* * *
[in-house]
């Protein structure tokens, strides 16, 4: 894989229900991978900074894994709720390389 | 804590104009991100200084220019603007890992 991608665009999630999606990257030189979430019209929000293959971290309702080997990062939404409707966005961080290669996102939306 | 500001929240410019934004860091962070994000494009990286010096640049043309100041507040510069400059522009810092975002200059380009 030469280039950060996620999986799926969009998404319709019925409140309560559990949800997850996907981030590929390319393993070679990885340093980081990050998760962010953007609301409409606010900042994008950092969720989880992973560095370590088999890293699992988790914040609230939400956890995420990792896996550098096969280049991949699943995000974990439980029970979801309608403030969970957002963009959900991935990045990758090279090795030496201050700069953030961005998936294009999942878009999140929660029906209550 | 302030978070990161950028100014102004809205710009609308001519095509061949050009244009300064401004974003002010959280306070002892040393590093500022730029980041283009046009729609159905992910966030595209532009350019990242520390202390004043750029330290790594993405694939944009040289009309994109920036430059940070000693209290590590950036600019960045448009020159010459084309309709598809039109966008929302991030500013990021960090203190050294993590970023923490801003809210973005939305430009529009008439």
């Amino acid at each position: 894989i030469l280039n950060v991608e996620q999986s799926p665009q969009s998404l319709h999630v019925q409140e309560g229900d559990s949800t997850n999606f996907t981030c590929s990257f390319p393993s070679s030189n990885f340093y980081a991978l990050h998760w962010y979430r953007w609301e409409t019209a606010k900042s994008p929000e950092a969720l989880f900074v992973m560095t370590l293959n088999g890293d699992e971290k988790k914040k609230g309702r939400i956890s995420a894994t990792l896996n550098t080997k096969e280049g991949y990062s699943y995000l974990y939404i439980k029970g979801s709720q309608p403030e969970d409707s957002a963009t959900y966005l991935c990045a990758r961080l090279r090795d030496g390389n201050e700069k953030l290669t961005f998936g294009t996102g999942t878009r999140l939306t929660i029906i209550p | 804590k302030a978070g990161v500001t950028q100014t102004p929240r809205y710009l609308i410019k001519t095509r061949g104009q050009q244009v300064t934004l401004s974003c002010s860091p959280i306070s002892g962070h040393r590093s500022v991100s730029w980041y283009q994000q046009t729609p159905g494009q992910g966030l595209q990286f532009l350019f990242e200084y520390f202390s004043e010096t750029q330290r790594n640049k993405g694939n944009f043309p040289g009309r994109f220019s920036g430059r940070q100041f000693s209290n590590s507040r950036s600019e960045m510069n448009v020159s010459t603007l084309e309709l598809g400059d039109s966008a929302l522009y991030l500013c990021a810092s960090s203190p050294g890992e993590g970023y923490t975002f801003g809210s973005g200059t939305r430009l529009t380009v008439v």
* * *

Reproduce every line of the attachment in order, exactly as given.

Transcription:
[in-house]
């Protein structure tokens, strides 16, 4: 894989229900991978900074894994709720390389 | 804590104009991100200084220019603007890992 991608665009999630999606990257030189979430019209929000293959971290309702080997990062939404409707966005961080290669996102939306 | 500001929240410019934004860091962070994000494009990286010096640049043309100041507040510069400059522009810092975002200059380009 030469280039950060996620999986799926969009998404319709019925409140309560559990949800997850996907981030590929390319393993070679990885340093980081990050998760962010953007609301409409606010900042994008950092969720989880992973560095370590088999890293699992988790914040609230939400956890995420990792896996550098096969280049991949699943995000974990439980029970979801309608403030969970957002963009959900991935990045990758090279090795030496201050700069953030961005998936294009999942878009999140929660029906209550 | 302030978070990161950028100014102004809205710009609308001519095509061949050009244009300064401004974003002010959280306070002892040393590093500022730029980041283009046009729609159905992910966030595209532009350019990242520390202390004043750029330290790594993405694939944009040289009309994109920036430059940070000693209290590590950036600019960045448009020159010459084309309709598809039109966008929302991030500013990021960090203190050294993590970023923490801003809210973005939305430009529009008439």
């Amino acid at each position: 894989i030469l280039n950060v991608e996620q999986s799926p665009q969009s998404l319709h999630v019925q409140e309560g229900d559990s949800t997850n999606f996907t981030c590929s990257f390319p393993s070679s030189n990885f340093y980081a991978l990050h998760w962010y979430r953007w609301e409409t019209a606010k900042s994008p929000e950092a969720l989880f900074v992973m560095t370590l293959n088999g890293d699992e971290k988790k914040k609230g309702r939400i956890s995420a894994t990792l896996n550098t080997k096969e280049g991949y990062s699943y995000l974990y939404i439980k029970g979801s709720q309608p403030e969970d409707s957002a963009t959900y966005l991935c990045a990758r961080l090279r090795d030496g390389n201050e700069k953030l290669t961005f998936g294009t996102g999942t878009r999140l939306t929660i029906i209550p | 804590k302030a978070g990161v500001t950028q100014t102004p929240r809205y710009l609308i410019k001519t095509r061949g104009q050009q244009v300064t934004l401004s974003c002010s860091p959280i306070s002892g962070h040393r590093s500022v991100s730029w980041y283009q994000q046009t729609p159905g494009q992910g966030l595209q990286f532009l350019f990242e200084y520390f202390s004043e010096t750029q330290r790594n640049k993405g694939n944009f043309p040289g009309r994109f220019s920036g430059r940070q100041f000693s209290n590590s507040r950036s600019e960045m510069n448009v020159s010459t603007l084309e309709l598809g400059d039109s966008a929302l522009y991030l500013c990021a810092s960090s203190p050294g890992e993590g970023y923490t975002f801003g809210s973005g200059t939305r430009l529009t380009v008439v």